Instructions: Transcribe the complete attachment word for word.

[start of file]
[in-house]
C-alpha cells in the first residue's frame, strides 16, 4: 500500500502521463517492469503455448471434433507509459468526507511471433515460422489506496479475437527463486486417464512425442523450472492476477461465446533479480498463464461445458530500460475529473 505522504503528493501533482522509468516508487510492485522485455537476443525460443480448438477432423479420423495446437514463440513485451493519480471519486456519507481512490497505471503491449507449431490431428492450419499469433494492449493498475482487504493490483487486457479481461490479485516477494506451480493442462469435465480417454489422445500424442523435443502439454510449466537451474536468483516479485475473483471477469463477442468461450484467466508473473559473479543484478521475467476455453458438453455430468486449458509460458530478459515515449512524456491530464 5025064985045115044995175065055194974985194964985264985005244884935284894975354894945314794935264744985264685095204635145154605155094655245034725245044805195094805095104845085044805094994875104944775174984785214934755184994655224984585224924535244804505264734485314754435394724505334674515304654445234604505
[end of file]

[in-house]
C-alpha cells in the first residue's frame, strides 16, 4: 500500500502521463517492469503455448471434433507509459468526507511471433515460422489506496479475437527463486486417464512425442523450472492476477461465446533479480498463464461445458530500460475529473 505522504503528493501533482522509468516508487510492485522485455537476443525460443480448438477432423479420423495446437514463440513485451493519480471519486456519507481512490497505471503491449507449431490431428492450419499469433494492449493498475482487504493490483487486457479481461490479485516477494506451480493442462469435465480417454489422445500424442523435443502439454510449466537451474536468483516479485475473483471477469463477442468461450484467466508473473559473479543484478521475467476455453458438453455430468486449458509460458530478459515515449512524456491530464 5025064985045115044995175065055194974985194964985264985005244884935284894975354894945314794935264744985264685095204635145154605155094655245034725245044805195094805095104845085044805094994875104944775174984785214934755184994655224984585224924535244804505264734485314754435394724505334674515304654445234604505